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Art Gallery of Alberta

Rough Country: The Strangely Familiar in Mid-20th Century Alberta Art

Rough Country: The Strangely Familiar in Mid-20th Century Alberta Art

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An enlightening look at the influence of European expressionism on the work of modernist artists of the Canadian West. Evocative of the postwar social climate, the perspective these artists offer can be unsettling, uncanny and disturbing. Viewed together, their work brings a perspective to the province and its people that belies the myth of Alberta as a land of beauty and prosperity. With an impassioned approach to their subject matter, their works are intensely composed, executed with strong colours and distorted space. They are moved by the hardships of modern life and its contradictions, and in their works, melancholy contrasts with the vibrancy of everyday life. Mothers and children are featured in this feast of the strangely familiar, as are still-lives and landscapes. There are spectacles of clowns, fortune-tellers, nightclubs and circuses, and tales of ghosts and scarecrows. The accompanying essays trace the circulation of ideas between these artists and other artists across North America, which occurred through their own travels, cultural periodicals, as well as touring exhibitions in which these artists both participated in and visited. Their endeavours did not grow out of a desire for a strictly regionalist practice, but are embedded in a larger international discourse. Artists featured are: Maxwell Bates (1906-1980), Laura Evans Reid (1883-1951), John Snow (1911-2004), W.L. Stevenson (1905-1966) and Dorothy Henzell Willis (1899-1988).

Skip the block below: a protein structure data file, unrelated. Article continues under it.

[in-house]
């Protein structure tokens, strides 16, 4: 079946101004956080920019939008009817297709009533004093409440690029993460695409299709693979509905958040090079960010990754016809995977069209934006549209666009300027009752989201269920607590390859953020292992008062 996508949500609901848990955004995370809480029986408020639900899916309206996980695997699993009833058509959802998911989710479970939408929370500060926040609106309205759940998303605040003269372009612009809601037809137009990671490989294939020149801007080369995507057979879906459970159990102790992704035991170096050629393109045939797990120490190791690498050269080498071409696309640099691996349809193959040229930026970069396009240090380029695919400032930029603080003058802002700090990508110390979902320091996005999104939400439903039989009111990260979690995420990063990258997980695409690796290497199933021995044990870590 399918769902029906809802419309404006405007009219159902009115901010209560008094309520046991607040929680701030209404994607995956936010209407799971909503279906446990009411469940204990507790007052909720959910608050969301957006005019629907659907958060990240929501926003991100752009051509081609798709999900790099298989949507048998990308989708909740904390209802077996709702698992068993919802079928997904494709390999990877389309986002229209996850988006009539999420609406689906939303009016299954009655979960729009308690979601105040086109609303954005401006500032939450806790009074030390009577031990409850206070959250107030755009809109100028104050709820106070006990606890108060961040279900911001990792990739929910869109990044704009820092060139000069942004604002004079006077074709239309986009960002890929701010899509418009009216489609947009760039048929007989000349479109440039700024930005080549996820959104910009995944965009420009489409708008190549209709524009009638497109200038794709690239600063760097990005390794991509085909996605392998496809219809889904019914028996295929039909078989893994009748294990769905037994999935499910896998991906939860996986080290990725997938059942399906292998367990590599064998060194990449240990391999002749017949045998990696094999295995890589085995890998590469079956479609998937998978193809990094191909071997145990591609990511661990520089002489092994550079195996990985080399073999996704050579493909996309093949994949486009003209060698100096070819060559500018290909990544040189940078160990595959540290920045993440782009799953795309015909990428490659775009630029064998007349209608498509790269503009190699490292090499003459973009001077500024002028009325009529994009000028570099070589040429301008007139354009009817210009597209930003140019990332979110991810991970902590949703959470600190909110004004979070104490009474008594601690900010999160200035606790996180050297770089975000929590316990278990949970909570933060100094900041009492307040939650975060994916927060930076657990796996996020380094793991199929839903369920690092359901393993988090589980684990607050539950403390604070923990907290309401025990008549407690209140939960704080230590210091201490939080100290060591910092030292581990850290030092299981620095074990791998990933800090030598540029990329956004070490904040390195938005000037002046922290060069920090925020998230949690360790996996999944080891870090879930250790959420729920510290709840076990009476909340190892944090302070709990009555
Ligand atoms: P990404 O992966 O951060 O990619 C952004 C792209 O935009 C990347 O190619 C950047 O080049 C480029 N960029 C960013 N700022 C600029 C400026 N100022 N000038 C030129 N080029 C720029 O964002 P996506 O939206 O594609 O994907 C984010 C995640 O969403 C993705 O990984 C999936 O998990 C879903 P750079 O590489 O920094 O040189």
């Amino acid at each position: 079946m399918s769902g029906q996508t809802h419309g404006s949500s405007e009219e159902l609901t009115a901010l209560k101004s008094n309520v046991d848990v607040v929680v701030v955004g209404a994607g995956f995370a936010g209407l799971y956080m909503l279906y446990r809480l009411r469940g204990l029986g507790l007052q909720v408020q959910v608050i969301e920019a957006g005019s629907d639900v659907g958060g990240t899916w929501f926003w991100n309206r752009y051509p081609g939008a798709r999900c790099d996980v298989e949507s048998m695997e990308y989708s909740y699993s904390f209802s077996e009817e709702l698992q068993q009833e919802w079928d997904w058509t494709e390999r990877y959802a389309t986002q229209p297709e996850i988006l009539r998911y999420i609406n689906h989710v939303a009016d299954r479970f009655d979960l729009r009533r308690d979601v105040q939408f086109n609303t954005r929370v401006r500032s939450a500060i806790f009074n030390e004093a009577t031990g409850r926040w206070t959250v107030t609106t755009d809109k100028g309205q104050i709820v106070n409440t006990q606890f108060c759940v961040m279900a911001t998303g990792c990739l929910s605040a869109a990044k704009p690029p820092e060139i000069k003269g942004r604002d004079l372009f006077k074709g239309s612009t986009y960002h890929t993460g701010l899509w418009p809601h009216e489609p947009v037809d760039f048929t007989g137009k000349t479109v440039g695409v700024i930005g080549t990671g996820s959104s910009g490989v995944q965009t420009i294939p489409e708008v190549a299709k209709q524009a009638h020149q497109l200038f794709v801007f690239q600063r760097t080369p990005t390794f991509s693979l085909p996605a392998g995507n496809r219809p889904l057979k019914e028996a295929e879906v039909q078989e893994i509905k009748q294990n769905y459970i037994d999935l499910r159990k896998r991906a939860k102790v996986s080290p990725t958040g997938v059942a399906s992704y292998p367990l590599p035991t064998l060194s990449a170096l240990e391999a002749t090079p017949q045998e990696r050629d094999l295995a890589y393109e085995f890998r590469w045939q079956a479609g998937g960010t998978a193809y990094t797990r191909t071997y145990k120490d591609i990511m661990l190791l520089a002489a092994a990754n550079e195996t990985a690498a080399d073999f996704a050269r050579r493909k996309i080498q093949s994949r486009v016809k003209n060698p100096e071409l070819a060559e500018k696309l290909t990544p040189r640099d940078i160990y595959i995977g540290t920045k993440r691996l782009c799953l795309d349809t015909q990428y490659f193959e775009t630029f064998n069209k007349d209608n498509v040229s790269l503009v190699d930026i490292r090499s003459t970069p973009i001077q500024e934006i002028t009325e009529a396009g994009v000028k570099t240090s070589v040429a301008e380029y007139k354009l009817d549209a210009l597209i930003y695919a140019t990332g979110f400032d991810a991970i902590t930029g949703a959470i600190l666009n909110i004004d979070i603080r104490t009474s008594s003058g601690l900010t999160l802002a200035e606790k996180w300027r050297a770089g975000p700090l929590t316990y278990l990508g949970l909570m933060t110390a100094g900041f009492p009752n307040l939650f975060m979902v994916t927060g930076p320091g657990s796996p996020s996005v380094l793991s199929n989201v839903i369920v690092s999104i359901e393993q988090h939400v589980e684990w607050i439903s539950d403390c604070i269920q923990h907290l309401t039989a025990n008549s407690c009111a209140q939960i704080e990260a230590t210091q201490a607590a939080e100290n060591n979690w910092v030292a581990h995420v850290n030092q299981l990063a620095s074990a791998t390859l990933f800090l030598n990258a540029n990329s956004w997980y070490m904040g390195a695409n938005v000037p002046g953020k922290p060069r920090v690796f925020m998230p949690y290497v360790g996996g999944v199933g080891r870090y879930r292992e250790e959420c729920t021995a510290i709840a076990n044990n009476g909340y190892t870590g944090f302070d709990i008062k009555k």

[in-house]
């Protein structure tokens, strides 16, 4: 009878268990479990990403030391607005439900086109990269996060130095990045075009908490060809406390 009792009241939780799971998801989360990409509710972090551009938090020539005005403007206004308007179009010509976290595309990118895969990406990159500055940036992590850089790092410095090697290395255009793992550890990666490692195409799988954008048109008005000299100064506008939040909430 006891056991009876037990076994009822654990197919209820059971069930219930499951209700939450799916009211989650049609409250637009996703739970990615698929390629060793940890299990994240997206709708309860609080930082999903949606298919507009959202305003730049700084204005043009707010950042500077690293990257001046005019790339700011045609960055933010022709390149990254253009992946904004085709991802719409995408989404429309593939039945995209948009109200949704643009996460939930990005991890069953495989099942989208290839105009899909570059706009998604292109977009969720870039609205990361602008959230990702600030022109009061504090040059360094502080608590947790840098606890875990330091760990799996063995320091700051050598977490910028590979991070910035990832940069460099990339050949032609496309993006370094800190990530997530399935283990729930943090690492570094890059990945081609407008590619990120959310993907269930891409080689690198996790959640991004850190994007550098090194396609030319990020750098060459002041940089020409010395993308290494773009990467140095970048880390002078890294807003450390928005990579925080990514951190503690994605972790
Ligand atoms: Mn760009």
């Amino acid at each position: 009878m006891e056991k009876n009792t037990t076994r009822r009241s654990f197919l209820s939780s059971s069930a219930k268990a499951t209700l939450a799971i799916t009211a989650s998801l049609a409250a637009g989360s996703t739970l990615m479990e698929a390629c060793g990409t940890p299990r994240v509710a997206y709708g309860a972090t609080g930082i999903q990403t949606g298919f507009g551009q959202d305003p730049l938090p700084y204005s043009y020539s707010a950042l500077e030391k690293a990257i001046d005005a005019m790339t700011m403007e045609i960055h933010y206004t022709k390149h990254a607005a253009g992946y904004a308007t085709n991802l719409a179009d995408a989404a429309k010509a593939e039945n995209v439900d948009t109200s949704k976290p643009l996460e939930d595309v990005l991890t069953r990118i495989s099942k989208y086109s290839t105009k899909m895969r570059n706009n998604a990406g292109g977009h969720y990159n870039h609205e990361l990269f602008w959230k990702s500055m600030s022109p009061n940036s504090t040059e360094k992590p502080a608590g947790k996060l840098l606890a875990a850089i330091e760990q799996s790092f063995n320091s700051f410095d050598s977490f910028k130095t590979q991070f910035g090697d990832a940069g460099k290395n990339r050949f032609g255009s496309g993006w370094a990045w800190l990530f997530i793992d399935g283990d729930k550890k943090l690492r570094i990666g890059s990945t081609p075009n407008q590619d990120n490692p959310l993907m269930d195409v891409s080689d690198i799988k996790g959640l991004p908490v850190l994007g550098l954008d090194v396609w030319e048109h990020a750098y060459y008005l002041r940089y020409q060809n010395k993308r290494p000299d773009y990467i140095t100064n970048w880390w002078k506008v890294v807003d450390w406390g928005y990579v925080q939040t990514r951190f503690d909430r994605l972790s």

56 pages

Art Gallery of Alberta; 1st edition

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